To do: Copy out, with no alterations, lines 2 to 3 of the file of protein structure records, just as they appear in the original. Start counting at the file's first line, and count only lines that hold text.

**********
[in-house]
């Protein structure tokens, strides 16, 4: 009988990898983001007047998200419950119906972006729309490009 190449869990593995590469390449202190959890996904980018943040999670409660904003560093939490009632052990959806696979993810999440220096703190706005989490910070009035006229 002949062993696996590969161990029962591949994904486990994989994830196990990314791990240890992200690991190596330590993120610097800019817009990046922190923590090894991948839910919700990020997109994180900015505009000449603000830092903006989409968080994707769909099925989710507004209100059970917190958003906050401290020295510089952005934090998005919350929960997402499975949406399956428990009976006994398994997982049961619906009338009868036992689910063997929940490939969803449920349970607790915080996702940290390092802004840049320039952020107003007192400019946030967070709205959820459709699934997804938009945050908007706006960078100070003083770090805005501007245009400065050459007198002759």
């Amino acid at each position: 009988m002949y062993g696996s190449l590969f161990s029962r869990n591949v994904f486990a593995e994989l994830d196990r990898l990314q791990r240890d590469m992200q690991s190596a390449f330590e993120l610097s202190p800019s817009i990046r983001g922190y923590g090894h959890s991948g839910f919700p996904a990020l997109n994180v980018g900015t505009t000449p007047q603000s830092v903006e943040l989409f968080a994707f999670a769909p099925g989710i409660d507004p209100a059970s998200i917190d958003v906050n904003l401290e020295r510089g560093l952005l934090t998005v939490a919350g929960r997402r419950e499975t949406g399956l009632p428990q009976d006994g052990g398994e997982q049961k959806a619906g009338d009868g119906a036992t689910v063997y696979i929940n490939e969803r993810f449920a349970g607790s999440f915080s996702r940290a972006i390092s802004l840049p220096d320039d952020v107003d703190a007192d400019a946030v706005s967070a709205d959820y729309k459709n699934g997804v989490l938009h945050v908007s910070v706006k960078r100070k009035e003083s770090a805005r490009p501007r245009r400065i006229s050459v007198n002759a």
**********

């Protein structure tokens, strides 16, 4: 009988990898983001007047998200419950119906972006729309490009 190449869990593995590469390449202190959890996904980018943040999670409660904003560093939490009632052990959806696979993810999440220096703190706005989490910070009035006229 002949062993696996590969161990029962591949994904486990994989994830196990990314791990240890992200690991190596330590993120610097800019817009990046922190923590090894991948839910919700990020997109994180900015505009000449603000830092903006989409968080994707769909099925989710507004209100059970917190958003906050401290020295510089952005934090998005919350929960997402499975949406399956428990009976006994398994997982049961619906009338009868036992689910063997929940490939969803449920349970607790915080996702940290390092802004840049320039952020107003007192400019946030967070709205959820459709699934997804938009945050908007706006960078100070003083770090805005501007245009400065050459007198002759």
């Amino acid at each position: 009988m002949y062993g696996s190449l590969f161990s029962r869990n591949v994904f486990a593995e994989l994830d196990r990898l990314q791990r240890d590469m992200q690991s190596a390449f330590e993120l610097s202190p800019s817009i990046r983001g922190y923590g090894h959890s991948g839910f919700p996904a990020l997109n994180v980018g900015t505009t000449p007047q603000s830092v903006e943040l989409f968080a994707f999670a769909p099925g989710i409660d507004p209100a059970s998200i917190d958003v906050n904003l401290e020295r510089g560093l952005l934090t998005v939490a919350g929960r997402r419950e499975t949406g399956l009632p428990q009976d006994g052990g398994e997982q049961k959806a619906g009338d009868g119906a036992t689910v063997y696979i929940n490939e969803r993810f449920a349970g607790s999440f915080s996702r940290a972006i390092s802004l840049p220096d320039d952020v107003d703190a007192d400019a946030v706005s967070a709205d959820y729309k459709n699934g997804v989490l938009h945050v908007s910070v706006k960078r100070k009035e003083s770090a805005r490009p501007r245009r400065i006229s050459v007198n002759a």